30. ^ A b Friedrich Kolbeck : Karl Friedrich Plattner's art of trying with the soldering tube . 7th edition. Johann Ambrosius Barth, Leipzig 1907, p.  121–122 (first edition: 1835).
  31. a b Data sheet barium carbonate (PDF) from Carl Roth , accessed on September 23, 2019.
  32. ^ AA Fitch: Barite and witherite from near El Portal, Mariposa County, California . In: The American Mineralogist . tape 16 , no. 10 , 1931, p. 461–468 ( minsocam.org [PDF; 453 kB ; accessed on September 17, 2019]).
  33. a b c d Whiterite. In: mindat.org. Hudson Institute of Mineralogy, accessed September 23, 2019 .
  34. Localities for Whiterite. In: mindat.org. Hudson Institute of Mineralogy, accessed September 23, 2019 .
  35. a b List of places where Witherite was found in the Mineralienatlas and Mindat (accessed on 23 September 2019)
  36. ^ David I. Green, David McCallum, Mike Wood: Famous mineral localities: The Brownley Hill Mine, Alston Moor District, Cumbria, England . In: Mineralogical Record . tape 31 , no. 3 , 2000, pp. 231-250 .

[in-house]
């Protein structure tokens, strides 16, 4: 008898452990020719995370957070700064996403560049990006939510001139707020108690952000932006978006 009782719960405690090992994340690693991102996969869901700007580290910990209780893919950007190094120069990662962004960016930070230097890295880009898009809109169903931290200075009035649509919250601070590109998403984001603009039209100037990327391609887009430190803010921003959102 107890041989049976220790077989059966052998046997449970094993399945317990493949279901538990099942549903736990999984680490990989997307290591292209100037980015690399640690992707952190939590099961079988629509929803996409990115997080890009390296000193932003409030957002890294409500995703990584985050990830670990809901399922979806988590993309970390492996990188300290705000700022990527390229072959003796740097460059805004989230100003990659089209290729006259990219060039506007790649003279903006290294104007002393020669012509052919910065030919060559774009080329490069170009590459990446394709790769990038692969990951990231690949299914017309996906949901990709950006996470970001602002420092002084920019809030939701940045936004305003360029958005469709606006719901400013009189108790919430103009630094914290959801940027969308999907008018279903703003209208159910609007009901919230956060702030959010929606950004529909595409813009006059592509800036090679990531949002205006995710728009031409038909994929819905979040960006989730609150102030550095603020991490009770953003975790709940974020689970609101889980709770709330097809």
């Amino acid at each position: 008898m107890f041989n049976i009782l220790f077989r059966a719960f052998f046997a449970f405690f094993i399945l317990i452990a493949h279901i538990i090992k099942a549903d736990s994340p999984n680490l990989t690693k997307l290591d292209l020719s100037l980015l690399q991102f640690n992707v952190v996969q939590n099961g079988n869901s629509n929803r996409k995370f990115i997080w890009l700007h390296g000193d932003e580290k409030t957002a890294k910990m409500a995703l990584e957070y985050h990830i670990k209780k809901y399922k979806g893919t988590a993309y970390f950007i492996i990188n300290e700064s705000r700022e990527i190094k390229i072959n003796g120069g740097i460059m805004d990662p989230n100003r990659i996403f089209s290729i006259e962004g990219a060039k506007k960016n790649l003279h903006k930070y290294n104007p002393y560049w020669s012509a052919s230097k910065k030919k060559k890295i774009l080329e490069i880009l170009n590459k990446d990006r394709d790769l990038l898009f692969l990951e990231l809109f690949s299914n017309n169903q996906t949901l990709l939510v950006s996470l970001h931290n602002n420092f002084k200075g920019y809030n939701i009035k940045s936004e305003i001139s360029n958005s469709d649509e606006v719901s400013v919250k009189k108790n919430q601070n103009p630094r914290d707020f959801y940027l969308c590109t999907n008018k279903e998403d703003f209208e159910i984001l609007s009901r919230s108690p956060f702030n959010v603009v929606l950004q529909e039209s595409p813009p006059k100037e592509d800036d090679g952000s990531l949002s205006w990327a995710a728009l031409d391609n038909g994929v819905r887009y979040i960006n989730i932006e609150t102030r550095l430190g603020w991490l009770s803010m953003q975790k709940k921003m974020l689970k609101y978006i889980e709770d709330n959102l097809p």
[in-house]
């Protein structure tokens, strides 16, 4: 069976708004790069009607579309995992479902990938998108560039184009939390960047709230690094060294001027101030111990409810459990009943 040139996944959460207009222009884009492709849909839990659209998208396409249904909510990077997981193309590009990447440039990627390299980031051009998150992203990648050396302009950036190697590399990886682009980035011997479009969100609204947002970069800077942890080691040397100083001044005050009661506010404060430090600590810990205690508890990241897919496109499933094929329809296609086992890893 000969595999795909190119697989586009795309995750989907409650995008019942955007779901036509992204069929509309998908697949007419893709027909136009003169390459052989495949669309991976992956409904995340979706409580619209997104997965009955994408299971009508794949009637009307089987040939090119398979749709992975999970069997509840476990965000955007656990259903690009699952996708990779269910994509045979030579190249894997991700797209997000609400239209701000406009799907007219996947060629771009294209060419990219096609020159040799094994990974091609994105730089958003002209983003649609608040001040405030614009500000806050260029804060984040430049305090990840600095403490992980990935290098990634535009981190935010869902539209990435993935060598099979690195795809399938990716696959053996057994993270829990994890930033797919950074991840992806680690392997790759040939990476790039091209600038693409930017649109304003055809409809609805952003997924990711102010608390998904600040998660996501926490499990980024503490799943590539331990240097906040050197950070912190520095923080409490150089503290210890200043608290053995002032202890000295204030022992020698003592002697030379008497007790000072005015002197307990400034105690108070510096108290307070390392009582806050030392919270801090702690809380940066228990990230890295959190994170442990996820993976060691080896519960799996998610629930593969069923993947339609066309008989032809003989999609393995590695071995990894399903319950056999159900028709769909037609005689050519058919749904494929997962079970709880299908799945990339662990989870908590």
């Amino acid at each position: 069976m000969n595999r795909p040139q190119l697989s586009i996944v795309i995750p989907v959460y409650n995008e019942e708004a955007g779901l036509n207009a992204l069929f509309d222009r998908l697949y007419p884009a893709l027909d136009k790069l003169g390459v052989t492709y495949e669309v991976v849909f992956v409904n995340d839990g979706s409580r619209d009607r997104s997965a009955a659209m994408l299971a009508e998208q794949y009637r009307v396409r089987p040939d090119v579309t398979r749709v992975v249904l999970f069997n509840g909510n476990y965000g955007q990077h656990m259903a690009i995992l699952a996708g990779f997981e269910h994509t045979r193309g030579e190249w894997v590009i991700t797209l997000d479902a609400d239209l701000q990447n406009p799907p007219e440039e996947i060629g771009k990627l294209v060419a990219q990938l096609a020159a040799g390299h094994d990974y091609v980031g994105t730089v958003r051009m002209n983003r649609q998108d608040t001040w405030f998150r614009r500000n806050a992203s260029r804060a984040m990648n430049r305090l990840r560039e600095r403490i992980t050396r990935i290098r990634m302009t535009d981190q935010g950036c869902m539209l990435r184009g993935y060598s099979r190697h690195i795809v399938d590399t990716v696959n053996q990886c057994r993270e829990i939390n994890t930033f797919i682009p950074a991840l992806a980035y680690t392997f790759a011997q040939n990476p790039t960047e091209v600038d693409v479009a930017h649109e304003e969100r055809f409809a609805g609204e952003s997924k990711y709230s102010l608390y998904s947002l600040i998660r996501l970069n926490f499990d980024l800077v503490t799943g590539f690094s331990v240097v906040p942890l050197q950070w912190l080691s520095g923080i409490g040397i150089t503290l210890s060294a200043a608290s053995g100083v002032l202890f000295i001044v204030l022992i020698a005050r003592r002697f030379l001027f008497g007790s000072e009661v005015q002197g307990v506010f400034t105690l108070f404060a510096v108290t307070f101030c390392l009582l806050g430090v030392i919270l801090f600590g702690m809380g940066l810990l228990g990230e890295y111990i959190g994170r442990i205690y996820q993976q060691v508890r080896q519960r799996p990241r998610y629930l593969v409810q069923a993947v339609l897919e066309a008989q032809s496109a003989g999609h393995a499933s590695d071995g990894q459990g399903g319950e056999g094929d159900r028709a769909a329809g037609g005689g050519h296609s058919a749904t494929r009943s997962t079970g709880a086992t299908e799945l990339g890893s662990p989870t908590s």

37. ^ Brownley Hill Mine. In: mindat.org. Hudson Institute of Mineralogy, accessed September 23, 2019 .
  38. a b c d e f Lucien F. Trueb: The chemical elements: a foray through the periodic table . 1st edition. S. Hirzel Verlag, Stuttgart Leipzig 1996, ISBN 3-7776-0674-X , p. 79-81 .
  39. ^ Whiterite. In: gemsociety.org. International Gem Seciety, accessed on September 23, 2019 (English, with image examples of cut withite).
  40. a b Realgems Database - Witherite. In: www.realgems.org. Retrieved on September 23, 2019 (English, with examples of cut Witherite).
  41. ^ Whiterite. In: gemdat.org. Hudson Institute of Mineralogy, accessed on September 23, 2019 (English, with examples of cut witherite).